Allow me to introduce myself. My name is Todd. I have spent the last twenty-five years working in law enforcement, most of that time as a patrol police officer. I have also worked as a corrections officer, a property crimes investigator, a homicide detective, a police station administrative manager, and perhaps most providentially as the peer support coordinator for our agency's Employee Assistance Program (EAP). It was there that I heard myself, many times a day, speaking the same words of healthy encouragement I, myself, needed to hear, and it was there that I learned to abandon the whims of my personal pleasures for the providence and purpose of God. The religion taught to me in my childhood met the turf on which I was walking, and the screech of that rubber meeting the road startled me awake from a long spiritual sleep. I was revived, reborn even, to walk in service, a truly liberating experience and fulfilling calling.
I grew up in a traditional Christian home, behaving as I thought a Christian should, going to church regularly, keeping the commandments as best I could, all the things one would do when they believed their goodness would get them through the Pearly Gates. I worked in the nursery as young as twelve and taught Sunday School First through Third Graders at age fifteen. Awkward, defiant, and intellectual, I did not always fit in with my classmates, but was right at home working with children, even diapering babies when most of my peers were still fending off cooties. I didn't know it then, but God was shaping me for a future I would put off.
A couple times a year our church was visited by one or two missionaries who bored us with their slideshows and droned on about how different life was somewhere else. I was unaffected and uninterested until one year when, for reasons I don't remember, I was stirred to a promise to be a missionary for God. I had no idea where, how, or when, and that promise soon faded out of memory as I made other plans instead. (For more about that read A Promise Delayed.)
When I was way too young, I fell in love and got married and soon had two children of my own. Shortly after giving me my second child, my young bride also served me with divorce papers. Ironically, one of her complaints was I spent all my energy on those kids and none on her. She decided she did not want to be married with children anymore, so she left me and them to figure it out for ourselves. Whatever energy I spent on kids while married was nothing compared to what I would spend as a single daddy! One lesson I learned in sharing those kids with their mother over the years was that they are really God's kids, not mine, and He will care for His own. Later, that lesson would expand when He showed me just how many are "His own" and that my stewardship did not end with just the two kids who bore my last name.
As "my" two children are grown and need their earthly dad less and less, and as I neared retirement from law enforcement, the old promise I made to God was awaken when I read Rich Stearns' The Hole in Our Gospel several years ago. That, coupled with the amends I had learned to make as part of my twelve-step recovery from an eating disorder, was leading me to seek God for every decision, not just the big ones, and to spend myself on those who had nothing to spend on themselves. Having indulged every impulse and craving for most of my life, I came to understand that the hungry were dying for want of something I had abused to excess. God delivered me from the 150-pound sarcophagus of extra weight in which my self-indulgence had encased me, and I could not bring myself to believe that it was not without a grander purpose.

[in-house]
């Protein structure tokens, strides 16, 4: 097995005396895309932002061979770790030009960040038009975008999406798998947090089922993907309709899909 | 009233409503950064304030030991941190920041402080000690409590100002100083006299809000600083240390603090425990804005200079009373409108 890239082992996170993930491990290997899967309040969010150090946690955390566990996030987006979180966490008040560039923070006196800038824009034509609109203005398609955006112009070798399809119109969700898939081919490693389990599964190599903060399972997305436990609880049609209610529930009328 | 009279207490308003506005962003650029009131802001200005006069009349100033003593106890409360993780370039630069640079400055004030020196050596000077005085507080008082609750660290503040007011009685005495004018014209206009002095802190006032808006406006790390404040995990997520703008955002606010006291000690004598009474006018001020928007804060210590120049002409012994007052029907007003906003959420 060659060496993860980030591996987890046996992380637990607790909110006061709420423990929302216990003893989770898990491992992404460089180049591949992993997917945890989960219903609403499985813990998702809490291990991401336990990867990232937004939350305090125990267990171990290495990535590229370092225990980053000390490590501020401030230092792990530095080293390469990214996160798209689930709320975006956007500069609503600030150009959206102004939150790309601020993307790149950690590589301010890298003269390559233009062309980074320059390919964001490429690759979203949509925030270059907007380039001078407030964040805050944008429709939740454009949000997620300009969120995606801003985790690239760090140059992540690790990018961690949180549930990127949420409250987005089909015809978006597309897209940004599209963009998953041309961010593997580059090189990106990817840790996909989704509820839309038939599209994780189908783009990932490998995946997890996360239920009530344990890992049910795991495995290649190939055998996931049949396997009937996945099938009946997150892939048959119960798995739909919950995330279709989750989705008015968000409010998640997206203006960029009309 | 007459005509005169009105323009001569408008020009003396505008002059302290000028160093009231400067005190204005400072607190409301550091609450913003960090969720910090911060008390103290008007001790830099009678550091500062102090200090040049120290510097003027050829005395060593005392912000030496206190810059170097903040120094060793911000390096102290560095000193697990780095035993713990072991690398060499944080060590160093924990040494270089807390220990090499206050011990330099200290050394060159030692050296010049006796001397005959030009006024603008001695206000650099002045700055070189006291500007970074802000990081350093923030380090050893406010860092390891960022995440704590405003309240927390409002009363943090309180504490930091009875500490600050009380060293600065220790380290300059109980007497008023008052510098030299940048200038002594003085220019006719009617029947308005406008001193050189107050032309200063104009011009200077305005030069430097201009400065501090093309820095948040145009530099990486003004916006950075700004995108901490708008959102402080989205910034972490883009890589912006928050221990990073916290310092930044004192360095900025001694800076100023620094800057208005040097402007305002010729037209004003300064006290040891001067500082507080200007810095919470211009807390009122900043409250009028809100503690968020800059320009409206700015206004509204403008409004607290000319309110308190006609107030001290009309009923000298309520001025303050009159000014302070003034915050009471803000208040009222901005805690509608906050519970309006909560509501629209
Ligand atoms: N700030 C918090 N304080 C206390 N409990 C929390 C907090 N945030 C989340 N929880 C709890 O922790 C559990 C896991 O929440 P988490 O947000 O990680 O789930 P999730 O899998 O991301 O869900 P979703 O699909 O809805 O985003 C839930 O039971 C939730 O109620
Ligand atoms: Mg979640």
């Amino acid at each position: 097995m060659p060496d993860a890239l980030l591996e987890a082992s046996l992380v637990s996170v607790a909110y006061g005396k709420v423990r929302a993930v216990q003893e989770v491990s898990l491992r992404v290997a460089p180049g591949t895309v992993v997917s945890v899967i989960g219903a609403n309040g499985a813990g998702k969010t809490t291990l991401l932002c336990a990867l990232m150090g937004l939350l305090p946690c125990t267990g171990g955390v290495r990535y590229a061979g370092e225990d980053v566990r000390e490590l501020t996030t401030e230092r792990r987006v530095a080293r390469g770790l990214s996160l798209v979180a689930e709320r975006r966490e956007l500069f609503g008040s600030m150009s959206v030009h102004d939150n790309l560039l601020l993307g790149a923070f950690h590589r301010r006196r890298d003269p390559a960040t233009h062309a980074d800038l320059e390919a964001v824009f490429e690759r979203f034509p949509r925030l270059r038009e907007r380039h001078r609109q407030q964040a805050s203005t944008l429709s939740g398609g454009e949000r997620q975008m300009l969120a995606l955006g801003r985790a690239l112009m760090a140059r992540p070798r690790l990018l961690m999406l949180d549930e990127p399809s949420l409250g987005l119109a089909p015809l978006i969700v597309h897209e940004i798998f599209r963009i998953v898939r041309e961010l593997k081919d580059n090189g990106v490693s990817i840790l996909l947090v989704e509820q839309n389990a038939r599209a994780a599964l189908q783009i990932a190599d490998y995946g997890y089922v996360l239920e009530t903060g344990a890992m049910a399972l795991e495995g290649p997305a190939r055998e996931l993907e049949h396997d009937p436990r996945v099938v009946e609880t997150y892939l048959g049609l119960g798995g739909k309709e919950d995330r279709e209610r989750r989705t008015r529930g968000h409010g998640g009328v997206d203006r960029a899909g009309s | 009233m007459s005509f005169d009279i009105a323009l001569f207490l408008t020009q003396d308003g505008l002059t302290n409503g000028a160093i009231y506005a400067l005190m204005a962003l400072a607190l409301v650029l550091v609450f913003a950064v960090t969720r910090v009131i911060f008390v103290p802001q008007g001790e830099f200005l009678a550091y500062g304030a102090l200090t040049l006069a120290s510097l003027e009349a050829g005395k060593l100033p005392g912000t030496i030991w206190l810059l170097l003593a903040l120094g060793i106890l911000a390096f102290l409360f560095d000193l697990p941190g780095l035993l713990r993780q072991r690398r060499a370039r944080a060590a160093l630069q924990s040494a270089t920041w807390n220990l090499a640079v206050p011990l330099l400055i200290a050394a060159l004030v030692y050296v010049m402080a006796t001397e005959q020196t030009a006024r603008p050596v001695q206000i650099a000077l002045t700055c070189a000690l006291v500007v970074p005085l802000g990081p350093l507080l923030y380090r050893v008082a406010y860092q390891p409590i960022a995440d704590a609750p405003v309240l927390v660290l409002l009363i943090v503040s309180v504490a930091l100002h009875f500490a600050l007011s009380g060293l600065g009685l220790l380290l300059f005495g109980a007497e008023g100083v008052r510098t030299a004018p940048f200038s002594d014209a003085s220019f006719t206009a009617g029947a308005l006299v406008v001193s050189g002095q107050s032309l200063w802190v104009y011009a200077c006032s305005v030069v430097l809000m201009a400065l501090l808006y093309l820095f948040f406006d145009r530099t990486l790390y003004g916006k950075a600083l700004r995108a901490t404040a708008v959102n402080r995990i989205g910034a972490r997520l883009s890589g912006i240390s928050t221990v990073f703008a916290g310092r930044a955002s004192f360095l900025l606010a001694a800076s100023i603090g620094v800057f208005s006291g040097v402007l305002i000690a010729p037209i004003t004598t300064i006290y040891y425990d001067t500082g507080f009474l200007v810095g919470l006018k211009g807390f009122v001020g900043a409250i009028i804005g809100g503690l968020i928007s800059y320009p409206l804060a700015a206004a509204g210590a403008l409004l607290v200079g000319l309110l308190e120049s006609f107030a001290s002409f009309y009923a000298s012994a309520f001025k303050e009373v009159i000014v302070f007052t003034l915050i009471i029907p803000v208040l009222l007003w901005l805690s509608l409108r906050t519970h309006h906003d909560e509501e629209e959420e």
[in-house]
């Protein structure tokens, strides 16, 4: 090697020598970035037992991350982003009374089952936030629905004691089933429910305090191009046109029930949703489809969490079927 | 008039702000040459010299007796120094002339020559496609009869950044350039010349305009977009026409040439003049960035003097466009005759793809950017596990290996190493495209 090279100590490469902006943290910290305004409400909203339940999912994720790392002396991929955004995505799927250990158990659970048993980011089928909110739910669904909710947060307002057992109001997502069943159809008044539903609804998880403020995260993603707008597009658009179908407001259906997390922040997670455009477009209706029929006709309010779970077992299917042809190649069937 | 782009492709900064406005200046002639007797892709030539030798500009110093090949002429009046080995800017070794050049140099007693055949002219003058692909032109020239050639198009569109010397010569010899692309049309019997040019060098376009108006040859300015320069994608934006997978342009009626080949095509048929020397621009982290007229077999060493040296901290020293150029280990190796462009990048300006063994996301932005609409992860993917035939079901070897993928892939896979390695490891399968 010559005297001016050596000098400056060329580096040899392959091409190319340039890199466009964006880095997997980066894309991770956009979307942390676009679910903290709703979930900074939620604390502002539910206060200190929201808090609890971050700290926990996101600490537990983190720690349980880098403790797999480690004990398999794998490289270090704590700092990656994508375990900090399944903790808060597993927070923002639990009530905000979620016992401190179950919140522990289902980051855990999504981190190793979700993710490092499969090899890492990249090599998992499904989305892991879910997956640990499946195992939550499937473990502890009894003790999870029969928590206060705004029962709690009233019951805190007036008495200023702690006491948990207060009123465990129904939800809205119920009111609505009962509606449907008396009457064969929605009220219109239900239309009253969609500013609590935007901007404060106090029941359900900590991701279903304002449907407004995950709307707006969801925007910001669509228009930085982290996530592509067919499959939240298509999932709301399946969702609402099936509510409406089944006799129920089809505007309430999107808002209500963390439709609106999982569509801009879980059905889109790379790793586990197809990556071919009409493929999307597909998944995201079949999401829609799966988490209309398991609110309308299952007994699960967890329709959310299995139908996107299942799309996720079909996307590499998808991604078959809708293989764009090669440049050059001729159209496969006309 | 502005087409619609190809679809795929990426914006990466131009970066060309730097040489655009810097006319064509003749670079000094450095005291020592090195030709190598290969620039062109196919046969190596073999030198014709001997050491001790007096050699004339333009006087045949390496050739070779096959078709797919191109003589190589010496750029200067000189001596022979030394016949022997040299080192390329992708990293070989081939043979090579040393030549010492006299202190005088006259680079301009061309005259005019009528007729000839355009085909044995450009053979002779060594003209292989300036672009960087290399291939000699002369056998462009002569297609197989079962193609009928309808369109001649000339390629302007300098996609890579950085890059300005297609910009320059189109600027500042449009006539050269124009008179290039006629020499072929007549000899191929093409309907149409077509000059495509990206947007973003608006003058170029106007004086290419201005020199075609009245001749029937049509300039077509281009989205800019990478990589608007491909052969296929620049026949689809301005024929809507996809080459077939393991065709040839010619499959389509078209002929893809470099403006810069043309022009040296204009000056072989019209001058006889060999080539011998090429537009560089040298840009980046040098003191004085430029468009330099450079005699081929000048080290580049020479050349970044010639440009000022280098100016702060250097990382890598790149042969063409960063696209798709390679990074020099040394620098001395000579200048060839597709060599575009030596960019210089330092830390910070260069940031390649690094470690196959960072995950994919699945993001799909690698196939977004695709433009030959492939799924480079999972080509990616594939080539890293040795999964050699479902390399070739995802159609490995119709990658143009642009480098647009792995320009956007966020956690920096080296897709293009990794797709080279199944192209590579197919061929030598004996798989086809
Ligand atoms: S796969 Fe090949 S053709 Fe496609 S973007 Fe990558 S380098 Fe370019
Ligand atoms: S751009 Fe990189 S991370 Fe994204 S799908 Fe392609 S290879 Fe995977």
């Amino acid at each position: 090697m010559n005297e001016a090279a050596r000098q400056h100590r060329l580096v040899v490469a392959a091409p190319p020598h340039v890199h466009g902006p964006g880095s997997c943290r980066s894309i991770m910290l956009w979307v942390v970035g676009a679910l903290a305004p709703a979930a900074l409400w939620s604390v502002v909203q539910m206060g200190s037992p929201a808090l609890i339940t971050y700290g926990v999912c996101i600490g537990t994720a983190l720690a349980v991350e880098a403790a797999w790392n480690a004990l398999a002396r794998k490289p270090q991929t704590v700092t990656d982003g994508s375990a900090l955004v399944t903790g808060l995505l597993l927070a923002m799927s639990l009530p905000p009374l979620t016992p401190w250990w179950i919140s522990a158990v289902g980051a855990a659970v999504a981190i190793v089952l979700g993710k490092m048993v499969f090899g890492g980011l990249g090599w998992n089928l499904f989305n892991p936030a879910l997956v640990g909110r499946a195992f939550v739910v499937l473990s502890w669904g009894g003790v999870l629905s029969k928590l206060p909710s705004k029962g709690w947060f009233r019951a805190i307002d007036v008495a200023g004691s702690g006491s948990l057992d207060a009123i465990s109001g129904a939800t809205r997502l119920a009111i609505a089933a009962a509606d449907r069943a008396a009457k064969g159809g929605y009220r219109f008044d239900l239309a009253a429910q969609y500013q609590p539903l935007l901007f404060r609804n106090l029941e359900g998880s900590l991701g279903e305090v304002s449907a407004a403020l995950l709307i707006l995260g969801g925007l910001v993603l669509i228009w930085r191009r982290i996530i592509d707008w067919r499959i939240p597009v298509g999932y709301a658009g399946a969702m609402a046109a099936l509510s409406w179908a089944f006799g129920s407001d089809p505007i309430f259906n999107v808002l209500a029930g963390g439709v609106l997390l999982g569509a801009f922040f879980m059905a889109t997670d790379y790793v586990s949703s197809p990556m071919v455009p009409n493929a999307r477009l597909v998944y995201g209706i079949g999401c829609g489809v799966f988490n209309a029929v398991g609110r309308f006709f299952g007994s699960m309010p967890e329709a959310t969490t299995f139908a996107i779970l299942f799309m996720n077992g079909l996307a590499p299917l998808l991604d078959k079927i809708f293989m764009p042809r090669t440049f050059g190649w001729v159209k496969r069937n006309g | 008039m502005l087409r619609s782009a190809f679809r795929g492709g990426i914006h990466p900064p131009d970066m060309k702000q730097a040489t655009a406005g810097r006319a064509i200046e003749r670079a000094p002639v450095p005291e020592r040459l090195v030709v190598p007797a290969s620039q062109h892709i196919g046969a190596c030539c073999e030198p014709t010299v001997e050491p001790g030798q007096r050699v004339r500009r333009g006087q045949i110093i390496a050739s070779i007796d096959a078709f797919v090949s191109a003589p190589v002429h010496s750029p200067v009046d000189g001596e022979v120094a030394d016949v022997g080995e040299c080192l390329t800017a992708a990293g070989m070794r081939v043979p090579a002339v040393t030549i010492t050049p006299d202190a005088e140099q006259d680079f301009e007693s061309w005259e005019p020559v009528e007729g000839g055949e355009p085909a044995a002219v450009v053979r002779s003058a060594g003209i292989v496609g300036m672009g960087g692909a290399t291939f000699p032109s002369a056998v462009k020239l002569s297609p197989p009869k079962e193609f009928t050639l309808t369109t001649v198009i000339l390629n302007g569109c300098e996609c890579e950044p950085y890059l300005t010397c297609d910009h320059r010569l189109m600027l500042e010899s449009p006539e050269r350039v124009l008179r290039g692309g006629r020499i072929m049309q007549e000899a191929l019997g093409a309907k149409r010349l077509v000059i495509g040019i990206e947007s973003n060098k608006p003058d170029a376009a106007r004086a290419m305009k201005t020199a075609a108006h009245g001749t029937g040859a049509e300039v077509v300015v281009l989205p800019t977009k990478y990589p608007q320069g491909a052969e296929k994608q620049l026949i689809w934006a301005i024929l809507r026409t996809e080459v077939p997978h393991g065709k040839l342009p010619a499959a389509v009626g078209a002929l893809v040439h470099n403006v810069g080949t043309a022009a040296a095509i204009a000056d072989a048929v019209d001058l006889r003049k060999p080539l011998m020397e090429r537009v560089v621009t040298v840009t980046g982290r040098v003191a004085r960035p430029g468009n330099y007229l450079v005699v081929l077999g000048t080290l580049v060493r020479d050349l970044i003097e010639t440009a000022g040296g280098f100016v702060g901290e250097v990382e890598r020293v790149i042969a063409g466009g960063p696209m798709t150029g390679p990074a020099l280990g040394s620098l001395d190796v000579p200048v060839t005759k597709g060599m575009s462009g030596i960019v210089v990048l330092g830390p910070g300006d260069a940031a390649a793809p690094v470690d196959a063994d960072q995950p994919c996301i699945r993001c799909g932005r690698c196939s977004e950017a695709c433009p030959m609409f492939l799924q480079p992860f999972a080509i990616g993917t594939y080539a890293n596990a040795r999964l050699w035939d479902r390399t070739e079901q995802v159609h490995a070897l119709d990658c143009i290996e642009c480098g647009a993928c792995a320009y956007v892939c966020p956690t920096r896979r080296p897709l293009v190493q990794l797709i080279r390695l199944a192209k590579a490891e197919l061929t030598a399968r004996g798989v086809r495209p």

God blessed me with a wife who loved my children as her own and demonstrated that loving children doesn't have to begin at birth or be dictated by DNA. Cindy and I had always fancied the idea of Africa. God even gave us a friend named Sophie from Liberia, who came to us by way of a refugee camp in Ghana after murderous raids had torn her from her home and family. Once when I was visiting and asking questions about the photographs on Sophie's wall, I was dumbfounded when she explained that most of her pictured relatives had been killed in the raids. When the call to missions came, we thought about Liberia and Ghana, but something told us that was not our destination. We wondered and questioned, but when we heard the word "Uganda" spoken from the pulpit at our local congregation, we both instantly knew that was the word that would one day come to mean "home" to us. We have immersed ourselves in the hope of being there and loving on the children and families of the hurting there ever since.
I have begun a second career, but this time in nursing. The Lord has made it very clear to me that I am to become a nurse. I don't know exactly how He intends to use me, but I have a suspicion that teaching Ugandan nationals how to care for themselves and their own will be the major part of it, perhaps even training nurses themselves. I have learned that God uses the pain of our past to develop the passion of our today, so I expect nutrition will be a major part of my emphasis, as will trauma recovery, miscarriage and neonatal care, and critical/intensive care, as these have all had a part in making me who I am.
The most important thing I have learned is that we humans have a way of turning our backs on the fact that the Creator of the universe found us worth dying for. If I can get that message to as many people as I can, then perhaps one or two of them will find themselves worth caring for too. That's what it took for me to turn from the self-indulgence of my old self and seek the will of God for my future.
What is He calling you to do next?
The views expressed on this blog are my own and do not reflect the views of any organization or employer, past or present.